Atlas of Industrializing Britain 1780-1914

Atlas of Industrializing Britain 1780-1914

Atlas of Industrializing Britain 1780-1914

Atlas of Industrializing Britain 1780-1914


This atlas draws together crucial social and economic data on England, Scotland and Wales between 1780 and 1914, and gives a clear guide to the industrial development of Great Britain during the modern period.


John Langton and R. J. Morris

Aims and ideals

The initial demand for the atlas came from those who simply wanted a collection of maps to illustrate their teaching. We rapidly realized that here was an opportunity for something more than a cartographic anthology re-drawn to uniform conventions. Amongst those involved in the two societies were a number of people whose knowledge would enable us to map the spatial patterns and relationships of a wide range of human experience during the industrial revolution period in Britain. We began with the basic headings of ‘economic history’ as it stood in the 1970s, and looked for ways in which the broad concerns of that literature, with inputs of raw materials, labour and capital, with technologies of power and transport, and with the changing nature of output (Mathias and Postan, 1978), could be expressed cartographically. We also drew in those who were outlining and explaining the social aspects of this period of change.

This does not mean that the atlas pretends to be a theoretically coherent whole. Our choices were limited not only by the basic constraints of space and cost but by our sense of what was readily mappable given the current development of our subjects. the gaps remain as a challenge to those who have the time and ingenuity to fill them. More important, users of the atlas must not be led by the necessary ordering of material within the book to imagine that the editors conceived a rigid theoretical plan. By placing environment and population first we are not suggesting a cause-effect relationship with the patterns of economic activity which follow. Nor by placing sport, language and religion last do we intend to reduce these to the status of mere epiphenomena. Indeed the major lesson of laying out such a variety of human activity spatially has been to suggest to us that the pressures of causation move in many directions. We hope that one result of mapping this variety of human activity ranging from manufacturing and wealth accumulation to sport and dialect publishing will be to counter the regrettable tendency for economic and socially orientated concerns to become separated in current academic discourse. Although transport and settlement patterns have a greater place here than in most economic histories it is fair to say that the initial ordering of the material depended very little on theories with a substantial spatial element in them. This is important for the conclusions implied by the maps clearly do have an important spatial content.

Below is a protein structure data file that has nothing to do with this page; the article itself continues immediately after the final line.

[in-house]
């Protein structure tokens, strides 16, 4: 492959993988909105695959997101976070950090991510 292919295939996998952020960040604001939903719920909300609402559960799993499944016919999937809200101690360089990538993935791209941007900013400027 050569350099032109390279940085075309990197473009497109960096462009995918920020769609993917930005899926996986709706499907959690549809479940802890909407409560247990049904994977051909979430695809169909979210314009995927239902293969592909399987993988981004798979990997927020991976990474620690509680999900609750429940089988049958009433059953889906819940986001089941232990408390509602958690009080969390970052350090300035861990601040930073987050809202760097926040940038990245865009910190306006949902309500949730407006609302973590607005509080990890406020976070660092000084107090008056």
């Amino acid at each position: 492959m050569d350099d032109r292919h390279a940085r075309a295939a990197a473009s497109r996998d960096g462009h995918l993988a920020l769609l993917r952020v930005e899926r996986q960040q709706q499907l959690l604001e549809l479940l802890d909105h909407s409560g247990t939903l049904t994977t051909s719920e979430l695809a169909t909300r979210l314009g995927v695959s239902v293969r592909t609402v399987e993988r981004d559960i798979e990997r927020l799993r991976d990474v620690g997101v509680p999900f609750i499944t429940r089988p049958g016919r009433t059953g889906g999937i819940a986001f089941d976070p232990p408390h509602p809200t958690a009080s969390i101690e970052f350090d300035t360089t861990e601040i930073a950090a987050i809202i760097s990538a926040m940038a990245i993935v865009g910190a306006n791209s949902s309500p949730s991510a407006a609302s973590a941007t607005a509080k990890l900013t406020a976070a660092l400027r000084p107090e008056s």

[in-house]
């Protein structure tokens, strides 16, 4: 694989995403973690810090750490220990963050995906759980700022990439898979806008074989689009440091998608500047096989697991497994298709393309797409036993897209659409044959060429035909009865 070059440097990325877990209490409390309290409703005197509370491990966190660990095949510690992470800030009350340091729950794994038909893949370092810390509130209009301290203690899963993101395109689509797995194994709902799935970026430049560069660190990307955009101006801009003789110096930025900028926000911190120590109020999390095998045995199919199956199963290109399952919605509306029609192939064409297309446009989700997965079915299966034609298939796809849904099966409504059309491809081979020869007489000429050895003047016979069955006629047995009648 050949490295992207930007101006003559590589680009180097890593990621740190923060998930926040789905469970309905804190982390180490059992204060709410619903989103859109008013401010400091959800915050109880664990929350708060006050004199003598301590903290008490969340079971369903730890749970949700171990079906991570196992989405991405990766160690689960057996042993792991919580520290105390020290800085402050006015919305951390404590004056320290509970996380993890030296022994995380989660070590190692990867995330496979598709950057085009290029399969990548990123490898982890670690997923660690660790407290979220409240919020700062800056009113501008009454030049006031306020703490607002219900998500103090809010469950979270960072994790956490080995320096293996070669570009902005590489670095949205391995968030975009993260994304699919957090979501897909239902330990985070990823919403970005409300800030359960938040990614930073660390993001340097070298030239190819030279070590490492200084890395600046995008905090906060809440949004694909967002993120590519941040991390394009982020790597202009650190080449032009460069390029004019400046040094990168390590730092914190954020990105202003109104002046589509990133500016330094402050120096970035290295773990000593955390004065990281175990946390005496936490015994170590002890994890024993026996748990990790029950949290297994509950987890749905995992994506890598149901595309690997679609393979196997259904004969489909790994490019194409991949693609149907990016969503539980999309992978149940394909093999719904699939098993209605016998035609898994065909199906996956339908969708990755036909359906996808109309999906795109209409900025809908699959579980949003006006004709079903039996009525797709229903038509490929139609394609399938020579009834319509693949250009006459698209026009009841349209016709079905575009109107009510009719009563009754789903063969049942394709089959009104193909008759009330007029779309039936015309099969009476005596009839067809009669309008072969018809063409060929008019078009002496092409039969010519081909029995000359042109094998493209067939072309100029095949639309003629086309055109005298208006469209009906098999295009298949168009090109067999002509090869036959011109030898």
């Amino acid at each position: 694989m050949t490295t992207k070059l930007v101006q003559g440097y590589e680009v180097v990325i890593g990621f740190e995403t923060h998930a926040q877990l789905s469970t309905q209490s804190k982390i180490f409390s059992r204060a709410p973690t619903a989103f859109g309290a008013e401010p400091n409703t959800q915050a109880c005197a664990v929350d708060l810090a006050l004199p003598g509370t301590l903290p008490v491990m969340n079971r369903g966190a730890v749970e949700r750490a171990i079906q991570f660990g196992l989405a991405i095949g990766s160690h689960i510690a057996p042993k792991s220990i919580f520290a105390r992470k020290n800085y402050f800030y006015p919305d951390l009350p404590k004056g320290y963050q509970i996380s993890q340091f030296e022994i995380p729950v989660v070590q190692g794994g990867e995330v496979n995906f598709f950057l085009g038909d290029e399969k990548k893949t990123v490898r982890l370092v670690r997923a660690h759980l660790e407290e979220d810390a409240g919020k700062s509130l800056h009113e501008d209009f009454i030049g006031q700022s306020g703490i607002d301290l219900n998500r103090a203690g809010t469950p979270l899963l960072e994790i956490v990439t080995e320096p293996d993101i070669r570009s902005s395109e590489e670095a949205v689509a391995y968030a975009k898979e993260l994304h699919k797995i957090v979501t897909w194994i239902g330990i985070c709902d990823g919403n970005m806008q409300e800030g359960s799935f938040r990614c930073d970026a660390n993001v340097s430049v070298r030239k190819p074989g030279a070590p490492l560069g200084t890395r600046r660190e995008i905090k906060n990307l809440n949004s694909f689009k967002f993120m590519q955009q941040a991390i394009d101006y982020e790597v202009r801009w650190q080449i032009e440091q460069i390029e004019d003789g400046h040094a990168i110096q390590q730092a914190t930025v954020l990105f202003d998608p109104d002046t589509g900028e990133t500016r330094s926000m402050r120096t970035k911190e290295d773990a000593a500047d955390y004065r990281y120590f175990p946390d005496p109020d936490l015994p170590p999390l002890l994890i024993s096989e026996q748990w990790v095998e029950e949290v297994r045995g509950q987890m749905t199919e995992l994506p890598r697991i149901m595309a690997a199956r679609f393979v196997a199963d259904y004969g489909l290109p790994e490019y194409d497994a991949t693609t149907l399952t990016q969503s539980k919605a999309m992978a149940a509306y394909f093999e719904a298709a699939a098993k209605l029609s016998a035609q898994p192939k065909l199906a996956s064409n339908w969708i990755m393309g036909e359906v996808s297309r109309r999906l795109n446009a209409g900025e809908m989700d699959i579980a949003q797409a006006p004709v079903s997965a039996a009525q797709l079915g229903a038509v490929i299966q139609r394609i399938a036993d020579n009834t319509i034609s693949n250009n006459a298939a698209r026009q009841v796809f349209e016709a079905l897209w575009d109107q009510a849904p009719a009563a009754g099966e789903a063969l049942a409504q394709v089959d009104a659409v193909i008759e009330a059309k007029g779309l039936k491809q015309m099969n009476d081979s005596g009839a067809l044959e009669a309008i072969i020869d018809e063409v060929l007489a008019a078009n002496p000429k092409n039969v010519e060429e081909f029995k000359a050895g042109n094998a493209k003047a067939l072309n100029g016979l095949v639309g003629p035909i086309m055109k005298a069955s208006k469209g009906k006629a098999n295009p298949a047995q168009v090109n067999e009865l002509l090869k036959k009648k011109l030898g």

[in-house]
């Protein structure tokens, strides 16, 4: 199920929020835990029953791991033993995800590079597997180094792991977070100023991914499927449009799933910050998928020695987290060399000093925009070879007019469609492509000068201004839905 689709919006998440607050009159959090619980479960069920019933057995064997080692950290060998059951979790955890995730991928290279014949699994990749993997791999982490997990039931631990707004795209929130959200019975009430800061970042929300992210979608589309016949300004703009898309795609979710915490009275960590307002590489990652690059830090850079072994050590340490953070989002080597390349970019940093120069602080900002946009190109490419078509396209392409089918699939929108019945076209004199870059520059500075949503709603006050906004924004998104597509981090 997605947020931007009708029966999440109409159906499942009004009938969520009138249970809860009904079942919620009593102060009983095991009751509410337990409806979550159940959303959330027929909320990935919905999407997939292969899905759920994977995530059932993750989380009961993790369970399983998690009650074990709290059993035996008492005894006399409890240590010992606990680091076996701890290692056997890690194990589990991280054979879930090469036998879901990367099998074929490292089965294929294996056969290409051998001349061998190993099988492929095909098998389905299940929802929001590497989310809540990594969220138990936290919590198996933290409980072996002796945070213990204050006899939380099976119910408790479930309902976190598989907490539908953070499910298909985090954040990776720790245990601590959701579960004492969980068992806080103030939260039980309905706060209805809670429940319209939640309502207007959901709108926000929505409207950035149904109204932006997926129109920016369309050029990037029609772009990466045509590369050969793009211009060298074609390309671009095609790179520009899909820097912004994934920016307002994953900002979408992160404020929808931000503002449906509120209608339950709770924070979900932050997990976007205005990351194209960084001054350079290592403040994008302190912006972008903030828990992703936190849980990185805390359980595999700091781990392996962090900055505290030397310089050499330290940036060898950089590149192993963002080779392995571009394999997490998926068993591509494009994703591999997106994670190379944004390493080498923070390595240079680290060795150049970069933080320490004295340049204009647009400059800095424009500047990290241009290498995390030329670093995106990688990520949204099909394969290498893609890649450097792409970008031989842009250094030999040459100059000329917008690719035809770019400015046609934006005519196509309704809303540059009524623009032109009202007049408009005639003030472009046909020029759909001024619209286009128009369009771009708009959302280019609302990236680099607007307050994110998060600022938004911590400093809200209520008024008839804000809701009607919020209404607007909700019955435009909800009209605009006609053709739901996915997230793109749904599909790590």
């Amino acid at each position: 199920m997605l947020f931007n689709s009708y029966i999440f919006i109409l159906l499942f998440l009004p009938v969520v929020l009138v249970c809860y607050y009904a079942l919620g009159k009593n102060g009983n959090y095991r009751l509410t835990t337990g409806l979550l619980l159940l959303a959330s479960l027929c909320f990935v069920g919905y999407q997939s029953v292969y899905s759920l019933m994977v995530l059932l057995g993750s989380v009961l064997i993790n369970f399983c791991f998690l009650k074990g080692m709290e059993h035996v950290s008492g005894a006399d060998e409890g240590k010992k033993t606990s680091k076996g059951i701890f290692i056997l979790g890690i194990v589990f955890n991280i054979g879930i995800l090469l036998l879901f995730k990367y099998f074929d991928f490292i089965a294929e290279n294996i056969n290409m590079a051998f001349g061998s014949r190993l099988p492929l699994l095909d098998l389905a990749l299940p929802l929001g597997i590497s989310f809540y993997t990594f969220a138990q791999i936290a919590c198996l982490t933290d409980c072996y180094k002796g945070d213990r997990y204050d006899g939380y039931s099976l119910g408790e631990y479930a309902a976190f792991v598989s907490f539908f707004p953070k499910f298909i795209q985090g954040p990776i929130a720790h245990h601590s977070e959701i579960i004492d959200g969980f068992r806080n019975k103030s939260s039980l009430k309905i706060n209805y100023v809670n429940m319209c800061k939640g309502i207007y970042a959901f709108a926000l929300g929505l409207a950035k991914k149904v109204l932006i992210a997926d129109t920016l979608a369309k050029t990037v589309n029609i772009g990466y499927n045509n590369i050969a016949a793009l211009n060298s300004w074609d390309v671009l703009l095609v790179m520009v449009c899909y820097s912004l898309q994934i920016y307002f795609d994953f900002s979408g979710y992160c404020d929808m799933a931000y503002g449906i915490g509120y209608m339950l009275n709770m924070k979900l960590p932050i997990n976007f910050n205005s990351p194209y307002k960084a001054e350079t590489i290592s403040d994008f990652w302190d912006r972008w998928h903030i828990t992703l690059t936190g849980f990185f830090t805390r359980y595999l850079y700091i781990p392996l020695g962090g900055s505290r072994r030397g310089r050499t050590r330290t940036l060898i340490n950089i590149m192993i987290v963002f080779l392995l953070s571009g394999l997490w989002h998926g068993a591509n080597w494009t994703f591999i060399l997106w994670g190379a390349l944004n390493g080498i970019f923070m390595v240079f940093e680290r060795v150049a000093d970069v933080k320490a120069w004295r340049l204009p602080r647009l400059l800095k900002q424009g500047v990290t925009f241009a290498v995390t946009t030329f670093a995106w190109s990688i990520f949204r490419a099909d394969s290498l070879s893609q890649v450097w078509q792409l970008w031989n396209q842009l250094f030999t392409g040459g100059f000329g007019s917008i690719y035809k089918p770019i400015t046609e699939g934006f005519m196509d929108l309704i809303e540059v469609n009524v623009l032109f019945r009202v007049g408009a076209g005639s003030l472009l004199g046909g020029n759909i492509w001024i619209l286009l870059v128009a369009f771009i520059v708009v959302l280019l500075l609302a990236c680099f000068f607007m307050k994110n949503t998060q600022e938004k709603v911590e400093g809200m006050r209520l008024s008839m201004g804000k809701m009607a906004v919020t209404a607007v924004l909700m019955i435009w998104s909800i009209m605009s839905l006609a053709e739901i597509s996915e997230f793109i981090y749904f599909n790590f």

We determined that the atlas should refer to the industrial revolution in Britain, that is England, Wales and Scotland. Despite its importance Ireland presented problems of data availability and compatibility and indeed involved key processes and directions of change that were fundamentally different, so that we felt it should properly be left to historians of that island. the insistence on including Scotland caused enough problems of data acquisition and standardization especially for English contributors. As ever, the Scots found it easier to deal with English data. Even so, the different legal and institutional frameworks of the two parts of Britain mean that map users must be careful to allow for the different basis in time and practice between series from Scotland and from England and Wales. in a few cases we have inserted a small guttering at the border as a reminder. the poor law and the religious census were two cases where national differences influenced the collection of data.

We emphasized to our contributors that we conceived the ‘industrial revolution’ not as an event but as a process operating over a considerable period of time, and operating in different ways at different times and places in a variety of aspects of human activity.

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